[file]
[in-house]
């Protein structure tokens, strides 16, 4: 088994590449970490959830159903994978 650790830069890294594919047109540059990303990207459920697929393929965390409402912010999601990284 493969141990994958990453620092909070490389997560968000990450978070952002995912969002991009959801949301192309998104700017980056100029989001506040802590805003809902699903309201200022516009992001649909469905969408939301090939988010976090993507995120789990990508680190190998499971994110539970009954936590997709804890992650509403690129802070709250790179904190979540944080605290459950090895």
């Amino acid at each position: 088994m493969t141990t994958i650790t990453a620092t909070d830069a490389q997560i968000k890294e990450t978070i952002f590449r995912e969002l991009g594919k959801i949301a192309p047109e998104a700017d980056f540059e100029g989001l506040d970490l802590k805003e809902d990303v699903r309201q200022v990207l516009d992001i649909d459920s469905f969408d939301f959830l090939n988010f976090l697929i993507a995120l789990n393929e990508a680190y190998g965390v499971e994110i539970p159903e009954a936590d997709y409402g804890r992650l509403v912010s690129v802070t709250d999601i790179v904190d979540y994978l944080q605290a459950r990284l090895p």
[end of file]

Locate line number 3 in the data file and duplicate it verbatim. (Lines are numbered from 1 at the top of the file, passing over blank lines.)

């Amino acid at each position: 088994m493969t141990t994958i650790t990453a620092t909070d830069a490389q997560i968000k890294e990450t978070i952002f590449r995912e969002l991009g594919k959801i949301a192309p047109e998104a700017d980056f540059e100029g989001l506040d970490l802590k805003e809902d990303v699903r309201q200022v990207l516009d992001i649909d459920s469905f969408d939301f959830l090939n988010f976090l697929i993507a995120l789990n393929e990508a680190y190998g965390v499971e994110i539970p159903e009954a936590d997709y409402g804890r992650l509403v912010s690129v802070t709250d999601i790179v904190d979540y994978l944080q605290a459950r990284l090895p």